Alberta Premier Alison Redford has been leading the charge for the provinces to agree to a common plan for developing Canada’s energy resources. The outcome of the latest meeting of the premiers is that Ms. Redford will be part of a working group to develop the strategy. Meanwhile, B.C. Premier Christy Clark promised not to sign on to any such strategy until the province receives “its fair share of the fiscal and economic benefits” of the proposed Northern Gateway project.

Quebec election 2012: Charest will not repeal Bill 78 if re-elected

SAINTE-MARIE, QUE.—Two thousand professors in Quebec and around the world have signed a manifesto declaring their support for striking students in the province, a move that forced Premier Jean Charest on Monday to once again defend his controversial Bill 78.

Making a pro-student statement in the midst of a heated provincial election campaign, lecturers from the province’s colleges and universities are criticizing the emergency legislation for forcing students and teachers back to school next week.

Federalism upside down: Who speaks for Canada now?

Something strange is going on. It is as though a ventriloquist had taken control of our federal and provincial leaders and was making them speak with each other’s voices.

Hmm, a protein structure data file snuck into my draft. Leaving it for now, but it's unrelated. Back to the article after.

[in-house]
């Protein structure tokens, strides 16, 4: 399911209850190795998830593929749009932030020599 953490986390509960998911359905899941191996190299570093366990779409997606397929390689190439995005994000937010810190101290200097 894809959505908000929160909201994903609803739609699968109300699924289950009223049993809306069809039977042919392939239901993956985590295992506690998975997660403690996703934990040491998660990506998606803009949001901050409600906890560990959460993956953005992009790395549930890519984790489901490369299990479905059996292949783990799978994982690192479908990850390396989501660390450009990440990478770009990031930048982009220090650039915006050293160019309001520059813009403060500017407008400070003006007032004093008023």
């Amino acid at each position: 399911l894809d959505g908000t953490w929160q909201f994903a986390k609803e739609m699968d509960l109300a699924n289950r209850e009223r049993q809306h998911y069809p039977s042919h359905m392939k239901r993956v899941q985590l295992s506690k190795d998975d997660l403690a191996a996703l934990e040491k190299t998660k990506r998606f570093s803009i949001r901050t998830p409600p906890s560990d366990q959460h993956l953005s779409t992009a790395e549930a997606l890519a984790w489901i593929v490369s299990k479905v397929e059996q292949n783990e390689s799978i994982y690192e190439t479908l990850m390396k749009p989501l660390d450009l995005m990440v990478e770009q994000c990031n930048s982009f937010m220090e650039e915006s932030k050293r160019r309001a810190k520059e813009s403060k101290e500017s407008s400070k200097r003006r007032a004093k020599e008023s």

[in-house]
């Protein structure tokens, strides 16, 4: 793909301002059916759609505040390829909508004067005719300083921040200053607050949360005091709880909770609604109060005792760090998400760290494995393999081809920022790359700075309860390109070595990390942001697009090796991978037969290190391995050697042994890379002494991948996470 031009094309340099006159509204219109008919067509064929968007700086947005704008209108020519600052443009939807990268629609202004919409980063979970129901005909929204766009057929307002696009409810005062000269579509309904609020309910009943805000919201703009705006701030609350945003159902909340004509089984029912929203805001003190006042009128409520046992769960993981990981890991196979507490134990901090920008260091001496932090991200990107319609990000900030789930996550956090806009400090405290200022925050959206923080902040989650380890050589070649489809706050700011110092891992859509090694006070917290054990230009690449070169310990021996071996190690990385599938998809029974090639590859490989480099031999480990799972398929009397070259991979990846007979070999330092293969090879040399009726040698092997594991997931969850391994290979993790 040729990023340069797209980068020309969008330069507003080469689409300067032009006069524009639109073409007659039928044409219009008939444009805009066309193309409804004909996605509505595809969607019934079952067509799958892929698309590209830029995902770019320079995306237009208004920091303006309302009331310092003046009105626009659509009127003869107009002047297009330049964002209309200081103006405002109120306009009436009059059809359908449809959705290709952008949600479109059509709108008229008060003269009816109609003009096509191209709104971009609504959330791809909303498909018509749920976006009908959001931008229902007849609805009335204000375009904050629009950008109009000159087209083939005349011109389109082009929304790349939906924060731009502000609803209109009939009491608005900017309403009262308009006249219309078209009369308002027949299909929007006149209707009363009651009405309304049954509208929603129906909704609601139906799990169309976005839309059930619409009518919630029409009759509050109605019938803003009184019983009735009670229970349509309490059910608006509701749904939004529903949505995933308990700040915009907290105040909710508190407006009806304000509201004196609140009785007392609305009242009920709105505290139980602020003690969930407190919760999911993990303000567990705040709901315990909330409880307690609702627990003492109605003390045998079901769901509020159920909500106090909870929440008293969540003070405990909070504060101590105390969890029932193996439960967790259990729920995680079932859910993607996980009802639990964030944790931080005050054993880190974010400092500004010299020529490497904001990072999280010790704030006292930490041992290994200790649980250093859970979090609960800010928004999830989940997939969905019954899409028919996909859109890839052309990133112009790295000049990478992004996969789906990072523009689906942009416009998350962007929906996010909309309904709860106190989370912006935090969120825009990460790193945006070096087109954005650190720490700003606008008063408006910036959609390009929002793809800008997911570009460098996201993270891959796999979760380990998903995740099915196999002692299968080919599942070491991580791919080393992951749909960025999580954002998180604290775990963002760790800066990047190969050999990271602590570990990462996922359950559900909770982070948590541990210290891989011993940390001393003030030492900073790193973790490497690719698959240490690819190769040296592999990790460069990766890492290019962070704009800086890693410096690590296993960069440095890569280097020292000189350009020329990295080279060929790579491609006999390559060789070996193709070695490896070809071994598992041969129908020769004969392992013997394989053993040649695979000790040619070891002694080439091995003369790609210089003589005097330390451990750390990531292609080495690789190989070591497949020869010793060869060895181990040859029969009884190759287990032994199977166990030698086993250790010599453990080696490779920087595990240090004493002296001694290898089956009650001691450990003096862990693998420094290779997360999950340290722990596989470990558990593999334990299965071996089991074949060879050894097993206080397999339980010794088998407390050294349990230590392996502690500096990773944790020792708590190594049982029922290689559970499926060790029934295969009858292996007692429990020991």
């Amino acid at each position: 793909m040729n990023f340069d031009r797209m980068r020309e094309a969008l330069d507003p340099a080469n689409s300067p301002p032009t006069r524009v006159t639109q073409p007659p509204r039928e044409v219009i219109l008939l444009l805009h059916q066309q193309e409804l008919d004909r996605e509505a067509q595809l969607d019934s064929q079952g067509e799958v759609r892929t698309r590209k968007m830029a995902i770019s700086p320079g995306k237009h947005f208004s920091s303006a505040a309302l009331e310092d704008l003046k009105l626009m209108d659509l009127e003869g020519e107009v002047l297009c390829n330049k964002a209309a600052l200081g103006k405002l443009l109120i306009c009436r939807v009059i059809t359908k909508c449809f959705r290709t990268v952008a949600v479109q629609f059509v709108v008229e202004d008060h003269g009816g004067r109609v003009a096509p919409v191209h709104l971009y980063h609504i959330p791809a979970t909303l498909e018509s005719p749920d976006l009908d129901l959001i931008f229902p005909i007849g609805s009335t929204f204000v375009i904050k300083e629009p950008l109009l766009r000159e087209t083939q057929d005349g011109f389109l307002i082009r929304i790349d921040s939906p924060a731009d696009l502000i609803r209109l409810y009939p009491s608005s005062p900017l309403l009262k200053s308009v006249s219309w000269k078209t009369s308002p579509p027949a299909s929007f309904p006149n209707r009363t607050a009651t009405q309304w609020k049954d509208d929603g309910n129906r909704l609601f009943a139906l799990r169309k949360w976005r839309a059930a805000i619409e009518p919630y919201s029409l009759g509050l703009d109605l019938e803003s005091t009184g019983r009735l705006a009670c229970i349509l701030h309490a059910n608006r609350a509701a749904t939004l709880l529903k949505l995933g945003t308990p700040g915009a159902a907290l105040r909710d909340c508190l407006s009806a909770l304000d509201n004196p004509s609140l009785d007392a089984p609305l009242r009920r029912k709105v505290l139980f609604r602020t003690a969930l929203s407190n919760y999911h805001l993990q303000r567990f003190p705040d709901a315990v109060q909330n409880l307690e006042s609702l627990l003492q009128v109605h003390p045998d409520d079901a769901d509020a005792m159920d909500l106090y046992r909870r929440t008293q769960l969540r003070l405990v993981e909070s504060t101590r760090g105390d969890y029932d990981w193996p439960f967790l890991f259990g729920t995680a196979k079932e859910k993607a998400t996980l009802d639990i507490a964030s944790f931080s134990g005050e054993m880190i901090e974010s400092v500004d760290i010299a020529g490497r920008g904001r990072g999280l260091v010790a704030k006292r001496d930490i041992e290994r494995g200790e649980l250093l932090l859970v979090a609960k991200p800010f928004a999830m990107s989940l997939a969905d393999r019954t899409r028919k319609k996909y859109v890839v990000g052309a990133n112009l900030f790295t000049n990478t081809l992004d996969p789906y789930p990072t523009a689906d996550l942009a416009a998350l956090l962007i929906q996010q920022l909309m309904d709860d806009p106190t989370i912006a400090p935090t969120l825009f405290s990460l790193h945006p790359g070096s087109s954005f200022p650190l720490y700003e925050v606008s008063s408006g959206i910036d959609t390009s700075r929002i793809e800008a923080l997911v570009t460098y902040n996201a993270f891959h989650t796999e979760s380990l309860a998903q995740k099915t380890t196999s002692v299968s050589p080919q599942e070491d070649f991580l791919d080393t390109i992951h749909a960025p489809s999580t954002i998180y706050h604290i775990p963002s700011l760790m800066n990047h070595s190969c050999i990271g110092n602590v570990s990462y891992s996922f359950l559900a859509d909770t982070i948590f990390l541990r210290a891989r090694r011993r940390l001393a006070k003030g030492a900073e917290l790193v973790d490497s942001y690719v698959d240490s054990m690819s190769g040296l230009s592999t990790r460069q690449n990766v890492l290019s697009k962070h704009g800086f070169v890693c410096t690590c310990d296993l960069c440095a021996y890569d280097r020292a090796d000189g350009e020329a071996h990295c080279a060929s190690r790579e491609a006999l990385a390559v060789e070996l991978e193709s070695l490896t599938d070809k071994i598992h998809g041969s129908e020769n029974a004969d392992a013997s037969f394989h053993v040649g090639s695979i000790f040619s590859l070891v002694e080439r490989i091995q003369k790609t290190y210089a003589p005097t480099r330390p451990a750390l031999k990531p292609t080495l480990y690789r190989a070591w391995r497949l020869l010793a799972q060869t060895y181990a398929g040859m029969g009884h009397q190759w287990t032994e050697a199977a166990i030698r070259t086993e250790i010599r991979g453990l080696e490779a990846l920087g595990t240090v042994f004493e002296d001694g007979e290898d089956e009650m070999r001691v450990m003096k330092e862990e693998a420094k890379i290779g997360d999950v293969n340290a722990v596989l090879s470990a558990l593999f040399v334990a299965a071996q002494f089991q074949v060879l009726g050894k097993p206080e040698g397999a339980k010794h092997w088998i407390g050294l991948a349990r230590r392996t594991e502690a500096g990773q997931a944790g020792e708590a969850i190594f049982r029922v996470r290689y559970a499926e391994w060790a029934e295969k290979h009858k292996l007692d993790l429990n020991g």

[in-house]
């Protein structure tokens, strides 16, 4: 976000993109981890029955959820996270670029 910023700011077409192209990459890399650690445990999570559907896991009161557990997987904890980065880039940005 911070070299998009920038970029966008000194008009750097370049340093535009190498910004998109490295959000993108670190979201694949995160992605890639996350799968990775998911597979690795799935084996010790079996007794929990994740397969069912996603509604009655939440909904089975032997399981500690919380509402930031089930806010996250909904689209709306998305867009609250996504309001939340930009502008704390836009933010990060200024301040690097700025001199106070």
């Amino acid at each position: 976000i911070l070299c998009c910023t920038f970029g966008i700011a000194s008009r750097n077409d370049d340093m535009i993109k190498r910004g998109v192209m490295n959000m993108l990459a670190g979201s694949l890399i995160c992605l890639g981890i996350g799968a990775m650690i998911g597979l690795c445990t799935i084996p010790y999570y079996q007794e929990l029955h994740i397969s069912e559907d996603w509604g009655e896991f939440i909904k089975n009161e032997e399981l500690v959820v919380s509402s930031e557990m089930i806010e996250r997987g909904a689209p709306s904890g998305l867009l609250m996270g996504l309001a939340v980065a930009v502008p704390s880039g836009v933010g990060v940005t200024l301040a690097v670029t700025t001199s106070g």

While the federal government defends classical federalism, the provinces rise to argue for pan-Canadianism. Veterans of the constitutional wars must be shaking their heads in disbelief.

However, while this role-reversal may be disorienting, it is not just a muddle. The premiers are quite literally re-inventing the federation — and, in our view, not a moment too soon. To see why, let us start by providing some context.

Medical insurance needs rethink

A recent guest editorial (We tinker with the Canada Health Act at our peril, July 24) relies on ill-founded arguments in suggesting that the nearly 30-year-old Canada Health Act should remain unchanged.